After learning knowledge about constructible numbers in the last chapter, we are now ready to tackle the so-called "three classical problems" in ancient Greek geometry.  They are
  • Doubling a cube
  • Trisecting an angle
  • Squaring a circle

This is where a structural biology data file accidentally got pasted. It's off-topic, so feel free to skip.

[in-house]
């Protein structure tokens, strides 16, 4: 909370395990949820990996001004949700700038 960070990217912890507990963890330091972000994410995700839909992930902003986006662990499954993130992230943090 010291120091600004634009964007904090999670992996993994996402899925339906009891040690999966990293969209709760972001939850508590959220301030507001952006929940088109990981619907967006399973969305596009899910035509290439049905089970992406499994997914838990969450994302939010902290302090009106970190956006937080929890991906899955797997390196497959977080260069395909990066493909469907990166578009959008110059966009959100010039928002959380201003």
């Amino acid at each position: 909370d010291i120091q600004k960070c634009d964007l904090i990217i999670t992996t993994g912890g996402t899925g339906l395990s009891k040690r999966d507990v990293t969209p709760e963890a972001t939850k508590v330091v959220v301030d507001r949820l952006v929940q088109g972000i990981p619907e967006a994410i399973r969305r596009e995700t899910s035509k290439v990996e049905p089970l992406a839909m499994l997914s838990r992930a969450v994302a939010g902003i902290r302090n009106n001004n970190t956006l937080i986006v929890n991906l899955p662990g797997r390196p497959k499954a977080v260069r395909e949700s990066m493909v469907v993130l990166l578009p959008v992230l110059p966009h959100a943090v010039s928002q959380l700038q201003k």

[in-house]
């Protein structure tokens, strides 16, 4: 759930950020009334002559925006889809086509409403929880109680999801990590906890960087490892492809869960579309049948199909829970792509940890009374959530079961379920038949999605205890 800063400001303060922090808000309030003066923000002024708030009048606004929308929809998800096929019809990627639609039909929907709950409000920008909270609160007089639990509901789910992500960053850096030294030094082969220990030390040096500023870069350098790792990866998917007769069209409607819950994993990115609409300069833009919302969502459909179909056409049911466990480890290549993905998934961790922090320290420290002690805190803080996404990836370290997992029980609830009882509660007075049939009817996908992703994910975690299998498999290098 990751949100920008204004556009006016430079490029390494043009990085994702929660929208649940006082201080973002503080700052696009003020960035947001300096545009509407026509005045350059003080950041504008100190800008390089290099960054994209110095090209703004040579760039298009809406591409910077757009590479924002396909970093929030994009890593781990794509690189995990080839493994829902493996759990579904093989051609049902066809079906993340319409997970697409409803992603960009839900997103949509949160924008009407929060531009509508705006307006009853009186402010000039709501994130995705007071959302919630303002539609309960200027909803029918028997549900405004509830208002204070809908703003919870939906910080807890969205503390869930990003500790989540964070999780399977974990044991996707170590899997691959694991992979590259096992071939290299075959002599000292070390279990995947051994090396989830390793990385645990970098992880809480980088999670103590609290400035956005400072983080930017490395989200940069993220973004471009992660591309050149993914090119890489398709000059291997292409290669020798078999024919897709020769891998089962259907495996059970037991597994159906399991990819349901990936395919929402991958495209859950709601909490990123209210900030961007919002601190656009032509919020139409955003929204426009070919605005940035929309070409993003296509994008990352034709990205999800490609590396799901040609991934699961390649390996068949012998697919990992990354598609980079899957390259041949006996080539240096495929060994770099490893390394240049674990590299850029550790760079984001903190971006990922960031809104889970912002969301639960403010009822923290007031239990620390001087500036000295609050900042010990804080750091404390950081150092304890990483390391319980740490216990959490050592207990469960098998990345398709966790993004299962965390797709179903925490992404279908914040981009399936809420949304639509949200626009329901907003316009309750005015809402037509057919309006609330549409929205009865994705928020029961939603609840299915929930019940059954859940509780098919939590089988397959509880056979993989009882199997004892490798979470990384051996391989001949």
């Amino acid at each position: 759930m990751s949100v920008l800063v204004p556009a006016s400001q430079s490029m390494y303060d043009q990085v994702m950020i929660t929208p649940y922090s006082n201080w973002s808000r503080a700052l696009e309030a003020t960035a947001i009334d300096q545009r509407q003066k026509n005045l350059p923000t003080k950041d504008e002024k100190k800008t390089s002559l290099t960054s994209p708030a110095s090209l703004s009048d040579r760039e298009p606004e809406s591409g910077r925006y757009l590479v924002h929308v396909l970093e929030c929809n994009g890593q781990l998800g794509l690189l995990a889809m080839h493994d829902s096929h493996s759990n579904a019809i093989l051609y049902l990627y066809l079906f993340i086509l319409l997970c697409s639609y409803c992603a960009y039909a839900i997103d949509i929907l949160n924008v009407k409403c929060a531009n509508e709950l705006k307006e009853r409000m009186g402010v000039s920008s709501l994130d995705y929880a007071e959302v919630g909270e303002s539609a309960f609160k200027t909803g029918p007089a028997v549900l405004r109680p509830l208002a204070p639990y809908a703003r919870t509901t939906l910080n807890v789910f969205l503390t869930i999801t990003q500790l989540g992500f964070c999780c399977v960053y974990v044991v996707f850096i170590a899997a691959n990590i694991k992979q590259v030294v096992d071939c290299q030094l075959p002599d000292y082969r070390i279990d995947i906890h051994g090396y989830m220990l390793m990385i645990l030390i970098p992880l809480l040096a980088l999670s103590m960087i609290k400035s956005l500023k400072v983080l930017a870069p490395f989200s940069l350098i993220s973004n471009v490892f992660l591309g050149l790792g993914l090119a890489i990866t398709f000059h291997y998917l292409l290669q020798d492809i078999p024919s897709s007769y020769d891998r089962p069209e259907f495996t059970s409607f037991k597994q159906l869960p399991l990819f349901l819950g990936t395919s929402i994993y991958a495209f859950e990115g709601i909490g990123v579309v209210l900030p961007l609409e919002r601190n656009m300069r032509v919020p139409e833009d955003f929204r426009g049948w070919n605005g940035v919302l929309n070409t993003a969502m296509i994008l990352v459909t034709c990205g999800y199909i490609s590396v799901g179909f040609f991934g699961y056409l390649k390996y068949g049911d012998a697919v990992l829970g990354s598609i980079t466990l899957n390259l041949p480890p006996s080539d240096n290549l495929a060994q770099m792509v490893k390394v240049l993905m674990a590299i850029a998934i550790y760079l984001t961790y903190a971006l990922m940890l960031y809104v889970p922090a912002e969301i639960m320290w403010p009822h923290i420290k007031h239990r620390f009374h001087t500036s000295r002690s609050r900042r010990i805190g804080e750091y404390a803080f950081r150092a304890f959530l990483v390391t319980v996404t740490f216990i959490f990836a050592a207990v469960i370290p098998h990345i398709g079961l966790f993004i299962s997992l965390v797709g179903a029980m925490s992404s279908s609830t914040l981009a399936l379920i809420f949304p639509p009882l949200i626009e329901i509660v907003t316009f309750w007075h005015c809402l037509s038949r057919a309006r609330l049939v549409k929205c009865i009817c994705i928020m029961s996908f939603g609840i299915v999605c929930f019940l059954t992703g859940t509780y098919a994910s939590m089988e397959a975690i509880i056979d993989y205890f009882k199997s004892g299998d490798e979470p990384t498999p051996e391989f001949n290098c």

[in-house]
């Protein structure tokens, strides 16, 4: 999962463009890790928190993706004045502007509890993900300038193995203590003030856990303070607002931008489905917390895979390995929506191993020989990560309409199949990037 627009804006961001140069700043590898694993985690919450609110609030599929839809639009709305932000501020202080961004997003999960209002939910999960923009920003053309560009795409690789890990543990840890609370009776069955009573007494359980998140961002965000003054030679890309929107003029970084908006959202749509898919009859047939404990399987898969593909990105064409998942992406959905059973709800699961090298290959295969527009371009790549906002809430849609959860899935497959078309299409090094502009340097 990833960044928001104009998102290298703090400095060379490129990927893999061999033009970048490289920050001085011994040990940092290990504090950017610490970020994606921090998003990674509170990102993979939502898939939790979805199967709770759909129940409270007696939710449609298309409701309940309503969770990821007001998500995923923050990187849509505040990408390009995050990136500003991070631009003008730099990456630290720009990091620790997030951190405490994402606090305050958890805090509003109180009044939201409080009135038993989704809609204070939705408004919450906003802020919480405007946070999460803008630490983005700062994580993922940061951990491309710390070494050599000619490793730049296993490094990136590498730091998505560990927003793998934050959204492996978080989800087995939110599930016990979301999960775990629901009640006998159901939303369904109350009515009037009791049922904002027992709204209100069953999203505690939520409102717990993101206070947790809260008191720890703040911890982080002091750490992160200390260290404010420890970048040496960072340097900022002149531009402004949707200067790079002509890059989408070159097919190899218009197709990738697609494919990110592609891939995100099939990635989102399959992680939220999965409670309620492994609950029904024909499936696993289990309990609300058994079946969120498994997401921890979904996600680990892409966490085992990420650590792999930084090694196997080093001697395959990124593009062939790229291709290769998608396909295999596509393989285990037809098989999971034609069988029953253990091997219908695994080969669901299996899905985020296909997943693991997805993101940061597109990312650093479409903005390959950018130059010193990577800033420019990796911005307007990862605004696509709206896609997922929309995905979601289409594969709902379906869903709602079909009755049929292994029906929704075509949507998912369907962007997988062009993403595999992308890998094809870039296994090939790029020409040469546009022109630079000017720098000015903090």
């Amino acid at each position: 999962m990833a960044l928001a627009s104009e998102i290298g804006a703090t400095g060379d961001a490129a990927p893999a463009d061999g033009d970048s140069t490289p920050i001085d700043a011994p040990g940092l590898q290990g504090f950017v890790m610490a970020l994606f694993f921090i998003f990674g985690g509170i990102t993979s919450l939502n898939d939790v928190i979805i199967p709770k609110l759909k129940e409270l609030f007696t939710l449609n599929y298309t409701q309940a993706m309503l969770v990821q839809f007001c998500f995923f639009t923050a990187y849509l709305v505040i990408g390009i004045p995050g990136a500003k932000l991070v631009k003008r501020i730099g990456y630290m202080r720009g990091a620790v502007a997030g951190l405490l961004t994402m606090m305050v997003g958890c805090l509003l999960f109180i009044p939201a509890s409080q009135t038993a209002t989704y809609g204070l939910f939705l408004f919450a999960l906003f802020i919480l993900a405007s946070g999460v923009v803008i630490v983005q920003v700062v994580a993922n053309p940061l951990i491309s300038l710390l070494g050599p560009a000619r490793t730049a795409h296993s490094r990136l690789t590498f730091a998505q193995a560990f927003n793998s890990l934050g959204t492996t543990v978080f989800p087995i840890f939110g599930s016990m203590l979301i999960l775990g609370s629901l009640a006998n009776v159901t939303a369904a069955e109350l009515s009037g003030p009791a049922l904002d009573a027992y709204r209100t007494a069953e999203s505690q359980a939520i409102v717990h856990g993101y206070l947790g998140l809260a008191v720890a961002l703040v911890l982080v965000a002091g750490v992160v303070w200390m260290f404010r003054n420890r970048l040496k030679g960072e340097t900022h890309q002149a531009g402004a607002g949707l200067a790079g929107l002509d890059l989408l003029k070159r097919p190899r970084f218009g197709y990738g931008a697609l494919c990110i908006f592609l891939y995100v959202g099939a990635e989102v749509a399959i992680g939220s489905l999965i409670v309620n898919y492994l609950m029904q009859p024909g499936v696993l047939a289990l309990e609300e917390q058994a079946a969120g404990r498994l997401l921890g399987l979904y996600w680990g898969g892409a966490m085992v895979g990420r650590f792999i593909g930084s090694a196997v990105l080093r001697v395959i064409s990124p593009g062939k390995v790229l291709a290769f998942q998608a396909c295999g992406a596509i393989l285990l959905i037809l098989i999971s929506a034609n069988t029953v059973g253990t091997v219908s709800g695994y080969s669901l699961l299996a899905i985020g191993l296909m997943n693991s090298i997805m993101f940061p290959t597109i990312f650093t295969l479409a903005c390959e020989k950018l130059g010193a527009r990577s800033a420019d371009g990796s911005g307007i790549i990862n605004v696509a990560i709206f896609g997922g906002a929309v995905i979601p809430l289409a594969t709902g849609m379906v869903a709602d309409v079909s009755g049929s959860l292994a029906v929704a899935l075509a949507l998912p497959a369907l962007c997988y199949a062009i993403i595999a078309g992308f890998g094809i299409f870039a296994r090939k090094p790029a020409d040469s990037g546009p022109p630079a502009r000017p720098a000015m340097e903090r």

These problems were extremely influential in the development of Greek geometry.  It turns out that none of the above can be done by Euclidean constructions.  We will use the "main theorem" that will be introduced in the next page to prove that it is impossible to double a cube or trisect an angle by straightedge and compass only.  As for squaring a circle, a more advanced theorem will be needed.